Employer liable for worker's injury, but surveillance and Facebook reduce award to $306,000
Her Honour Justice Atkinson handed down a decision in the Supreme Court at Brisbane in the matter of Melanie Digby v The Compass Institute Inc & State of Queensland  QSC 308. In this case, the Court found for the Plaintiff, Ms Digby, a Disability Carer, who had sustained injuries to her right arm and shoulder whilst trying to catch a disabled youth from falling when startled by a police car siren and lights operated during a police presentation.
The Plaintiff's claim
Ms Digby claimed significant damages for loss and damage sustained as a result of the work injury. She claimed that she had developed an uncontrollable tremor in her right arm and hand since the event, and severe pain and restriction in her right arm, shoulder and generally in her right side. Medical evidence presented at the trial also indicated that Ms Digby had sustained a significant psychiatric injury as a result of the physical injuries sustained, including a somatoform disorder, causing her to react with abnormal pain behaviours. Ms Digby had not worked since the injury.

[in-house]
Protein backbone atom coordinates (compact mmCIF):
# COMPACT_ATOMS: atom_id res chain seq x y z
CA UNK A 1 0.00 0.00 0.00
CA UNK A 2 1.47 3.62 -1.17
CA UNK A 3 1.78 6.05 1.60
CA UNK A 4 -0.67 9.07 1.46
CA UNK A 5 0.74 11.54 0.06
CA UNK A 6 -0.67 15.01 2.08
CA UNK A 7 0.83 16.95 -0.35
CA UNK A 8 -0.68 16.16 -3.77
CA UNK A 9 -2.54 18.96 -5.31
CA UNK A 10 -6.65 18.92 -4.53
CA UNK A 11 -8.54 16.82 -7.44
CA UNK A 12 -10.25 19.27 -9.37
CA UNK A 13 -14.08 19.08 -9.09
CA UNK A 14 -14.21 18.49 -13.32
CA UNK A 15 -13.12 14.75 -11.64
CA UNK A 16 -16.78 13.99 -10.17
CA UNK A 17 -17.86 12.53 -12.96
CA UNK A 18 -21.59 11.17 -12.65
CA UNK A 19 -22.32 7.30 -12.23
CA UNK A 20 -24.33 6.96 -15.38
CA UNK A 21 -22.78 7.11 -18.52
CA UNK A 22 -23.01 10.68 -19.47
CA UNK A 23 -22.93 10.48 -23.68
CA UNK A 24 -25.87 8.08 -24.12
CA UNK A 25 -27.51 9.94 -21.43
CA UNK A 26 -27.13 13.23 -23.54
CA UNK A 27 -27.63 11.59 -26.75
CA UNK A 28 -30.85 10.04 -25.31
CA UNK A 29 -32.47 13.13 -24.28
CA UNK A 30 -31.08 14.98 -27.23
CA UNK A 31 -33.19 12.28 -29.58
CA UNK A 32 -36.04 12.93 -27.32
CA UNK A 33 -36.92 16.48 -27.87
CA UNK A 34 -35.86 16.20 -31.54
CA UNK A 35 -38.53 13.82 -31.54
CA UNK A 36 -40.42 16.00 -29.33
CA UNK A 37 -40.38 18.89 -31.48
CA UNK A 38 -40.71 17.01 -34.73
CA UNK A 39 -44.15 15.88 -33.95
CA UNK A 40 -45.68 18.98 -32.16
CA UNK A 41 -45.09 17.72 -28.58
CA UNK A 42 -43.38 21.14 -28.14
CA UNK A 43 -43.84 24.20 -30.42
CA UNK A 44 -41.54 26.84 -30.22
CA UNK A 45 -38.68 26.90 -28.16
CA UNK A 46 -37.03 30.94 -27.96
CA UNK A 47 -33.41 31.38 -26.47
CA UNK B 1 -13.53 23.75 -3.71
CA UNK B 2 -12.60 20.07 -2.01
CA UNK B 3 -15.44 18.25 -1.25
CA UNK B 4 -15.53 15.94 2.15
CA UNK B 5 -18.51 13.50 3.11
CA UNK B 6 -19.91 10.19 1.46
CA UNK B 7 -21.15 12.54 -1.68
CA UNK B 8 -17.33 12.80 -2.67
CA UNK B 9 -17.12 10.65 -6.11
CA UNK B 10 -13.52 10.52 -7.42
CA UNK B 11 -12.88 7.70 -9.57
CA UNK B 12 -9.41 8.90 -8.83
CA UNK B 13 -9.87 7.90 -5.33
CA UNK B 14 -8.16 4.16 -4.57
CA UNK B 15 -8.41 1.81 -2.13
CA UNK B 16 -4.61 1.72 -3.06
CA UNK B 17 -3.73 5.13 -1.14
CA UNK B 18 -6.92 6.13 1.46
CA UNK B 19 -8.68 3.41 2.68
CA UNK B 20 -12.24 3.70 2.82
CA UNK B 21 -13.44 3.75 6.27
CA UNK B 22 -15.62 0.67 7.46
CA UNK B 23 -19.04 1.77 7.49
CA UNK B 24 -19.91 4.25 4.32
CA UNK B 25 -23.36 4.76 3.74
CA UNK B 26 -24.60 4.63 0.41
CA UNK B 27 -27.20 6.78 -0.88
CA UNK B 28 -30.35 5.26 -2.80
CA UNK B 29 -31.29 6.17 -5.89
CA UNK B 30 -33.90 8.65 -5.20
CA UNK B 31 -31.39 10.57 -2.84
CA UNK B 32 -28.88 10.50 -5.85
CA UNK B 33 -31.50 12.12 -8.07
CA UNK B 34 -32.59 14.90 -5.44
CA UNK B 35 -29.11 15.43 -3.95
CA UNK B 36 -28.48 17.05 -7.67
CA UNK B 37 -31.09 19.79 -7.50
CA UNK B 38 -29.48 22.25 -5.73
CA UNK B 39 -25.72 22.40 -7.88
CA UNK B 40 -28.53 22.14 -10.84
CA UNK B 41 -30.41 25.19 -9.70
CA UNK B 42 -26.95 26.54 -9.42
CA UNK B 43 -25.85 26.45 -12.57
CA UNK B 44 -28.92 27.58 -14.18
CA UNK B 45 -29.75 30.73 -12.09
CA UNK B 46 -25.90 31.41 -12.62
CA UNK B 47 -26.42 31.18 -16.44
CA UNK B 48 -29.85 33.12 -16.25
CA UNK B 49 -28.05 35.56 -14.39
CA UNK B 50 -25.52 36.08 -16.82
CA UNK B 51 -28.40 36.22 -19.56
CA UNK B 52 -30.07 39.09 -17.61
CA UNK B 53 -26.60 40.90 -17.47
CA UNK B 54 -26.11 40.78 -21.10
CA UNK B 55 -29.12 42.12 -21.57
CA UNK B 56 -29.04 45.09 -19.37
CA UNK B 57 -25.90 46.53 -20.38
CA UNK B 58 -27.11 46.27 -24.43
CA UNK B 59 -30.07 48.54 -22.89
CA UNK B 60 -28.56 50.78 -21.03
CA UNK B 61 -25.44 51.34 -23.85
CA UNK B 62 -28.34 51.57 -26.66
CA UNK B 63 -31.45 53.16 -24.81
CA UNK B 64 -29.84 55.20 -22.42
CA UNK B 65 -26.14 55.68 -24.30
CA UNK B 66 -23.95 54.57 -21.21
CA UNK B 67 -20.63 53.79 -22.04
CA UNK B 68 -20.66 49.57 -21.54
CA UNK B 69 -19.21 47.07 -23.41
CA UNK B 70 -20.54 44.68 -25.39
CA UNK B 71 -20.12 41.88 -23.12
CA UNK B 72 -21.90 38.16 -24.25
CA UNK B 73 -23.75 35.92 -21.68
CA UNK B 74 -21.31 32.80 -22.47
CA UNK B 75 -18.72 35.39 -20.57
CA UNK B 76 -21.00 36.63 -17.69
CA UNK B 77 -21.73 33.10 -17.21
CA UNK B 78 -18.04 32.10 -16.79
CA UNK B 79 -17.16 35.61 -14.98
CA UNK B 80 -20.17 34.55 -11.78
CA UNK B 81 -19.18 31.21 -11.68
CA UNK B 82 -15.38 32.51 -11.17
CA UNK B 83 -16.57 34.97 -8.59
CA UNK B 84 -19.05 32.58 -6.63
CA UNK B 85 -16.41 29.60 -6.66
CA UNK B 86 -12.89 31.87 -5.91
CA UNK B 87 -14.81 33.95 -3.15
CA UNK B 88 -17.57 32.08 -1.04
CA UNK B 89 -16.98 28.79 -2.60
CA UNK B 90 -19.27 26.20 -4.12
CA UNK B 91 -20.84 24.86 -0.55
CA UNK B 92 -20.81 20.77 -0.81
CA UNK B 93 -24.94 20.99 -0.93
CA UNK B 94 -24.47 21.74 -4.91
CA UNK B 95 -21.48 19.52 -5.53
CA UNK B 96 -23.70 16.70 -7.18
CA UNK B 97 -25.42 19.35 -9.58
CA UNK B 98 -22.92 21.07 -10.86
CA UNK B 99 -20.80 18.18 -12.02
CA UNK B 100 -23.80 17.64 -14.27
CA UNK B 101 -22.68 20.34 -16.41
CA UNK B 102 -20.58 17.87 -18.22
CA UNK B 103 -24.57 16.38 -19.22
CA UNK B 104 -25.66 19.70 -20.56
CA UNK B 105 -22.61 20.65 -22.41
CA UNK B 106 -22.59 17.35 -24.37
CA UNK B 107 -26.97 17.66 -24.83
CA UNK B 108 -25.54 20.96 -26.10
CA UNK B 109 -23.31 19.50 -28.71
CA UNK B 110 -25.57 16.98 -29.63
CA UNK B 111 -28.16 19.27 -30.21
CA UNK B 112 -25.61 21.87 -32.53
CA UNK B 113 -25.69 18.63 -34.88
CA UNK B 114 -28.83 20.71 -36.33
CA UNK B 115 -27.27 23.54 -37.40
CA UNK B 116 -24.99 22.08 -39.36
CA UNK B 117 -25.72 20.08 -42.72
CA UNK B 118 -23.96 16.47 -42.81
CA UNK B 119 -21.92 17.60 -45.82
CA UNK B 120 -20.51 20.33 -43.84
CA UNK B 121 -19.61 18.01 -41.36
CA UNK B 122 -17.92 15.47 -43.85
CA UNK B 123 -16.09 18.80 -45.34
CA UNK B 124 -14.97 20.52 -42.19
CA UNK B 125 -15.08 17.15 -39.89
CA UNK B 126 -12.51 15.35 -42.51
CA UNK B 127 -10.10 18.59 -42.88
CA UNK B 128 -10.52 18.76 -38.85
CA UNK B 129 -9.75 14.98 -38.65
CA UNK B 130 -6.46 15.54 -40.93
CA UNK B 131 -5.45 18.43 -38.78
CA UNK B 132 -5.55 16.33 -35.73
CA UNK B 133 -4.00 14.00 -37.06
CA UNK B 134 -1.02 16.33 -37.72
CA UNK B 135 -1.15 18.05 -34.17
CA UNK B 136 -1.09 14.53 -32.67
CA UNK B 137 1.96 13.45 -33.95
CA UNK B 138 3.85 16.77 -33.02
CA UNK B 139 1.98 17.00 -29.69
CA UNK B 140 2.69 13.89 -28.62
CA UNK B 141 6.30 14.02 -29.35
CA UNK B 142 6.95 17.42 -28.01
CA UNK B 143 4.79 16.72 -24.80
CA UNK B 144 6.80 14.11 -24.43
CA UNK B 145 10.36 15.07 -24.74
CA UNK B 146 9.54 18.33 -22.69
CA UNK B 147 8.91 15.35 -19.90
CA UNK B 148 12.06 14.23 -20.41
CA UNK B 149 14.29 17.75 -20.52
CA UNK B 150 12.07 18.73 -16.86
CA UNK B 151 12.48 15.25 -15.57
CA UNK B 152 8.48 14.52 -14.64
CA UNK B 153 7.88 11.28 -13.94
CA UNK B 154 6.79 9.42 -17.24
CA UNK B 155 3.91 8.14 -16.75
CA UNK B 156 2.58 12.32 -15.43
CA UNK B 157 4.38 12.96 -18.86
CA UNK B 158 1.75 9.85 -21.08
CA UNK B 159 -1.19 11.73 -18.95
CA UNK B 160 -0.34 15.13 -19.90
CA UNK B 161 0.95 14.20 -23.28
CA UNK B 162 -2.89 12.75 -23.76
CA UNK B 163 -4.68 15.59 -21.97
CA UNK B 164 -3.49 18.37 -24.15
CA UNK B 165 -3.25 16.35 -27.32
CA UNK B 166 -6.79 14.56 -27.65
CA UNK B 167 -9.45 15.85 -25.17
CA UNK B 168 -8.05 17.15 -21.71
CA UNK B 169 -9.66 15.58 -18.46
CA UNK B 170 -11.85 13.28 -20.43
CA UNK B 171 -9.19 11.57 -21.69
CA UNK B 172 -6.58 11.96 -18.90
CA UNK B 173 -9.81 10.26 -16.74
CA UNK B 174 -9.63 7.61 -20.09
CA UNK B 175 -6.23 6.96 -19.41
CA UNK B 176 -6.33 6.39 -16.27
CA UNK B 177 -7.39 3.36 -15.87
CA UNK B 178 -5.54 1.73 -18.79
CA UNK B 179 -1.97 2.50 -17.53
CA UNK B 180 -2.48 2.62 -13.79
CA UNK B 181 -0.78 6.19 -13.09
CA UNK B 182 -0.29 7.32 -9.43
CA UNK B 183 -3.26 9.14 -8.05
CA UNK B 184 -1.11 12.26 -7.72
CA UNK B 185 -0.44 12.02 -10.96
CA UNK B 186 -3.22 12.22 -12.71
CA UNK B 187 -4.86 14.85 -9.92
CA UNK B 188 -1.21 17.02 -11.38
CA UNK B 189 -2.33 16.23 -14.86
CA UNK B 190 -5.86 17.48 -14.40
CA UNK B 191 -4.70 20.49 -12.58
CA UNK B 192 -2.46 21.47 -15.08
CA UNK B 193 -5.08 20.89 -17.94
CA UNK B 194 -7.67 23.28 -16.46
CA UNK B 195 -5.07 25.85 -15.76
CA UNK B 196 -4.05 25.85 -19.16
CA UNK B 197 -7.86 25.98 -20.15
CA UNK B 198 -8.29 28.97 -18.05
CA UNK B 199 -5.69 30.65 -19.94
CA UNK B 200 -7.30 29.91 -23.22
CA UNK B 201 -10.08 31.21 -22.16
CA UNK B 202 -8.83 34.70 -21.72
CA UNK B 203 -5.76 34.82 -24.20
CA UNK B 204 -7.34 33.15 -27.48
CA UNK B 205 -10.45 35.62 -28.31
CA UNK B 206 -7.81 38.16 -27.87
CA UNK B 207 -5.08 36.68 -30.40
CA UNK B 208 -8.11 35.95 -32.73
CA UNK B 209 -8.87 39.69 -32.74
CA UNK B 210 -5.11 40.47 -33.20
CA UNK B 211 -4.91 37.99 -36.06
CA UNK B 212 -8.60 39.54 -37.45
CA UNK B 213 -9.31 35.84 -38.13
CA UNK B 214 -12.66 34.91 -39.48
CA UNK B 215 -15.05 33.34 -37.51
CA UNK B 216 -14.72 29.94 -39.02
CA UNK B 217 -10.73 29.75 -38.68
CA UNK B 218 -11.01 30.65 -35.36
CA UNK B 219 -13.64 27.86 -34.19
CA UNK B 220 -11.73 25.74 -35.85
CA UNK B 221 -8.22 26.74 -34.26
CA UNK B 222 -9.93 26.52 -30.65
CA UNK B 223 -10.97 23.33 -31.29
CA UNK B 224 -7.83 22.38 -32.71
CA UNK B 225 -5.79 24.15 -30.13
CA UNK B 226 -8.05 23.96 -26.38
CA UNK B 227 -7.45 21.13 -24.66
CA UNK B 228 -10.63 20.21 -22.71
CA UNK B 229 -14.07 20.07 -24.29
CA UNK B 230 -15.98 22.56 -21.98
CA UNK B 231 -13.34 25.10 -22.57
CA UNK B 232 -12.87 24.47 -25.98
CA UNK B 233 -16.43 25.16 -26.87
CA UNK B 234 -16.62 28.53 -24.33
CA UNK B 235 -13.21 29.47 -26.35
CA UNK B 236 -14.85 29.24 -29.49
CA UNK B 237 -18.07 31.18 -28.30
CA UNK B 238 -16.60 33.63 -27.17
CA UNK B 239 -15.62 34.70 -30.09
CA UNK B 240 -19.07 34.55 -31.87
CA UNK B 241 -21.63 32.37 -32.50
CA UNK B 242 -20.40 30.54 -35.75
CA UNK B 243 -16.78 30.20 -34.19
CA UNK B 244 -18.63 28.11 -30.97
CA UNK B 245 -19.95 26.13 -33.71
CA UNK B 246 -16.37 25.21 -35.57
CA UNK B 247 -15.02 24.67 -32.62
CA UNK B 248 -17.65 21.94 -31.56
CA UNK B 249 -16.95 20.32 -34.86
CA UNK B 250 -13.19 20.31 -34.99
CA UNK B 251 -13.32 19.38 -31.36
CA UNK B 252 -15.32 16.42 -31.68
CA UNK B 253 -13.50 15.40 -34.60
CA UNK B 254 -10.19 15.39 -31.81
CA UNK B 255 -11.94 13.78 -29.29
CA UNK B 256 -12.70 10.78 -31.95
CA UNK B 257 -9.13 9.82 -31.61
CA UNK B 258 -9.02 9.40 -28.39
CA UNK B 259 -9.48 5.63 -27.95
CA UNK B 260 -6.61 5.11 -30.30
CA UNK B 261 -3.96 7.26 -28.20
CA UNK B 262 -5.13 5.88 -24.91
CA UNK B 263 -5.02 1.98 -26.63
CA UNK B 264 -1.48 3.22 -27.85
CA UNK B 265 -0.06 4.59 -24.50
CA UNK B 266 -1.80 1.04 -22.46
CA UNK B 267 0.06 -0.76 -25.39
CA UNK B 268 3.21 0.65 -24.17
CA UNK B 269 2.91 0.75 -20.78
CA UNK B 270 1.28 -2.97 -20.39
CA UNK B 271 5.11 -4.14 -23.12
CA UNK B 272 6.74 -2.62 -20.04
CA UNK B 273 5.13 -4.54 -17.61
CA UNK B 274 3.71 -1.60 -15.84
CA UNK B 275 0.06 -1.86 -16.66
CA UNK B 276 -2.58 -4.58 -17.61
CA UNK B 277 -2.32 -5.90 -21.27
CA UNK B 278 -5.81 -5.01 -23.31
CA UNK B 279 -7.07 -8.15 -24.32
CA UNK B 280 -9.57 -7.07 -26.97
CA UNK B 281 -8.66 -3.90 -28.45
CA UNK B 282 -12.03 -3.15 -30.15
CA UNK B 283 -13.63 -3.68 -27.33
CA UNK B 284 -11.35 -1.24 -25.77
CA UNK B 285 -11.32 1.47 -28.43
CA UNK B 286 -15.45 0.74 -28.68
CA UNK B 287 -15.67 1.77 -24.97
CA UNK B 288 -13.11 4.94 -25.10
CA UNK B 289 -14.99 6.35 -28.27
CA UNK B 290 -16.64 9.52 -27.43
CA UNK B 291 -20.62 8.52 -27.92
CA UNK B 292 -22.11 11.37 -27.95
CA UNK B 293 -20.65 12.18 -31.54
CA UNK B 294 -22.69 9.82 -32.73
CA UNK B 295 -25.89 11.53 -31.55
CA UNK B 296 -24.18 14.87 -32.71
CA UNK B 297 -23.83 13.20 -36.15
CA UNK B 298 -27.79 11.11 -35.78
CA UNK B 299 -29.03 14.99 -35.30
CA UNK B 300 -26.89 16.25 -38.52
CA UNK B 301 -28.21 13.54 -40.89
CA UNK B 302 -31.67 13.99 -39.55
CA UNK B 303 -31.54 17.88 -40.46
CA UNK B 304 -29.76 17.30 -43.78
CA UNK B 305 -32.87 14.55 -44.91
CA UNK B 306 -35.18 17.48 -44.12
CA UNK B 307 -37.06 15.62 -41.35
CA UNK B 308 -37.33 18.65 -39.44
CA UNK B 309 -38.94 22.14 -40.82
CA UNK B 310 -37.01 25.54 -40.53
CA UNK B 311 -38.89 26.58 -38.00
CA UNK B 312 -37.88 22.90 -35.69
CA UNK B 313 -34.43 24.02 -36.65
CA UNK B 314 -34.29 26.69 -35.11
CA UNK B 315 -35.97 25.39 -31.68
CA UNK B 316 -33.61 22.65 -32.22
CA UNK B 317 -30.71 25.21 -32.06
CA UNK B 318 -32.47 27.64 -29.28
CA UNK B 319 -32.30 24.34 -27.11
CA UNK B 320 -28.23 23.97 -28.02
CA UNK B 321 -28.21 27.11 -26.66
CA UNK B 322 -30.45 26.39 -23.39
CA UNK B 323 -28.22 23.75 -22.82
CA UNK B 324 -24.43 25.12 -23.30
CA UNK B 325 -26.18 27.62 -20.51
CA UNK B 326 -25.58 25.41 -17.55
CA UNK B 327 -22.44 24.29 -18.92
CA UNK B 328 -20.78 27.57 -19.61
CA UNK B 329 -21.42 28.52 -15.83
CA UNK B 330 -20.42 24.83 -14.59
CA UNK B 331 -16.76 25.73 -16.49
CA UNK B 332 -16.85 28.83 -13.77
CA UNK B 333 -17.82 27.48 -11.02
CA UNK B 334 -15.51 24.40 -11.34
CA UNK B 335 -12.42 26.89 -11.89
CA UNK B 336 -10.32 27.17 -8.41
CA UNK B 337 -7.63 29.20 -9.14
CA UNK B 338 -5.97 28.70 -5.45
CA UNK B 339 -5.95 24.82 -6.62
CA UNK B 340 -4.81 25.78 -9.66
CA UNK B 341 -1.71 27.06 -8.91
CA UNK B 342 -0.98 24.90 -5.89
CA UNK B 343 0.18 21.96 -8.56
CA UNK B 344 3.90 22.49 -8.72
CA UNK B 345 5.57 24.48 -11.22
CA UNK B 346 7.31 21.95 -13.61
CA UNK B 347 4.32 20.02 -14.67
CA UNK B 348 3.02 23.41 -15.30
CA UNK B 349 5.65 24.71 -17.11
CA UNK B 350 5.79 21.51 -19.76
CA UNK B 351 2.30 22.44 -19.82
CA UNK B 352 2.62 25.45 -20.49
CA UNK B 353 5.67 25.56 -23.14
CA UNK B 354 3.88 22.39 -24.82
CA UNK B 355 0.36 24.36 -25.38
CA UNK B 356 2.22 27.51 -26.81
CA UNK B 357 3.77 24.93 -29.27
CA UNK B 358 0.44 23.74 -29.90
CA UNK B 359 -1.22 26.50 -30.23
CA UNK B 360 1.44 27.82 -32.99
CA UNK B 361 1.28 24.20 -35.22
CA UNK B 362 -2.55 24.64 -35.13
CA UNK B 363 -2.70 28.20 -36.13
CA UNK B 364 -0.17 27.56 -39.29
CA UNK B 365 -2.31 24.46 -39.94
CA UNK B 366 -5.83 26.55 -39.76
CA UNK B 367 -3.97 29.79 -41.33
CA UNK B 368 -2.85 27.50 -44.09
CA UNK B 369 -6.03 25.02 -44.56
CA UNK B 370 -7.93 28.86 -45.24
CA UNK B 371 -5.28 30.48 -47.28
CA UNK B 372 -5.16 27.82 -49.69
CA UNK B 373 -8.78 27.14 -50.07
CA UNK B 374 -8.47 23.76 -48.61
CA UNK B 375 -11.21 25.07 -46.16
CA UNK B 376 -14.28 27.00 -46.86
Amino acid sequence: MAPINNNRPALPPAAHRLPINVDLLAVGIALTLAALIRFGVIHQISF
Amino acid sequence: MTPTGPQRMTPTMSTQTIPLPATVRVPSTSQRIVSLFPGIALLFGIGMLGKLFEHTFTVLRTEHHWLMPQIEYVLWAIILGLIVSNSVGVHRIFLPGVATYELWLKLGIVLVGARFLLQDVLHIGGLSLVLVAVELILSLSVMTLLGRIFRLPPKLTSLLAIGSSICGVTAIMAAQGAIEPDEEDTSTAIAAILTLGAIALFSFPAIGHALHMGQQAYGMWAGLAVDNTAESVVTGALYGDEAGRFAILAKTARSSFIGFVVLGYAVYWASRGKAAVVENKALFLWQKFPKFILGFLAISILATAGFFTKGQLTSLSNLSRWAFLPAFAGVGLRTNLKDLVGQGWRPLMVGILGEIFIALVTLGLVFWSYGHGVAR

The Plaintiff brought her claim against her employer, The Compass Institute Inc (Compass), in negligence and for breach of contract for failing to properly train the Plaintiff in how to safely respond when a disabled youth in her care was placed at risk, and for failing to adequately supervise the presentation and permit the siren and lights to be operated, or provide proper safeguards in such event. The Plaintiff also brought her claim against the Queensland Police, for negligence in operating the siren and flashing lights at all in the circumstances, or without sufficient warning.
During the trial, evidence was given that the First Defendant, Compass, which provided education and training to disabled youth, had been aware of the intention of the attending police officer providing the presentation to activate the police siren and lights. It was alleged that the police officer had been told that warning would be needed before this occurred as many of the trainees suffered disabilities, such as epilepsy, or had adverse reactions to flashing lights or loud noise, and steps would need to be taken to remove them from the area before the siren and lights were activated. The attending police officer gave evidence however that he was only asked to provide a warning before operating the police car siren and flashing lights, which he did.